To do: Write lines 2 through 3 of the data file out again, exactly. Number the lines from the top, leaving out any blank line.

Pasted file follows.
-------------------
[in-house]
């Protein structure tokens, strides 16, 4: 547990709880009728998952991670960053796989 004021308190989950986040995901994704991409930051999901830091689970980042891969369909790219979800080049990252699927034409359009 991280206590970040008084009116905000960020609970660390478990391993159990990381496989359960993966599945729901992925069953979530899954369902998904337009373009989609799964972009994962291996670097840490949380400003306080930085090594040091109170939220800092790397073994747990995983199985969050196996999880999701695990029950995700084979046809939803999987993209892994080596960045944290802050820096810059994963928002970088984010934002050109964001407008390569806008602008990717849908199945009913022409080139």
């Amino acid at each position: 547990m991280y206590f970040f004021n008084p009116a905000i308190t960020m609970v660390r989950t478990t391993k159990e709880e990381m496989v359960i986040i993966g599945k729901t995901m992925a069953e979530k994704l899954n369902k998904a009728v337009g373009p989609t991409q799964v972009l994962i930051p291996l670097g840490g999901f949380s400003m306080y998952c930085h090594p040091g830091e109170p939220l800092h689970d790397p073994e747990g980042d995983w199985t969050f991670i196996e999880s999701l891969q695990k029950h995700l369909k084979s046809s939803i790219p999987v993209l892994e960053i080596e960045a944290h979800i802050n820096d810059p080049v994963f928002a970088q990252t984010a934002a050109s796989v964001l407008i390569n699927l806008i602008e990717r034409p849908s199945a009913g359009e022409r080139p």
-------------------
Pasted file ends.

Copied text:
């Protein structure tokens, strides 16, 4: 547990709880009728998952991670960053796989 004021308190989950986040995901994704991409930051999901830091689970980042891969369909790219979800080049990252699927034409359009 991280206590970040008084009116905000960020609970660390478990391993159990990381496989359960993966599945729901992925069953979530899954369902998904337009373009989609799964972009994962291996670097840490949380400003306080930085090594040091109170939220800092790397073994747990995983199985969050196996999880999701695990029950995700084979046809939803999987993209892994080596960045944290802050820096810059994963928002970088984010934002050109964001407008390569806008602008990717849908199945009913022409080139």
């Amino acid at each position: 547990m991280y206590f970040f004021n008084p009116a905000i308190t960020m609970v660390r989950t478990t391993k159990e709880e990381m496989v359960i986040i993966g599945k729901t995901m992925a069953e979530k994704l899954n369902k998904a009728v337009g373009p989609t991409q799964v972009l994962i930051p291996l670097g840490g999901f949380s400003m306080y998952c930085h090594p040091g830091e109170p939220l800092h689970d790397p073994e747990g980042d995983w199985t969050f991670i196996e999880s999701l891969q695990k029950h995700l369909k084979s046809s939803i790219p999987v993209l892994e960053i080596e960045a944290h979800i802050n820096d810059p080049v994963f928002a970088q990252t984010a934002a050109s796989v964001l407008i390569n699927l806008i602008e990717r034409p849908s199945a009913g359009e022409r080139p």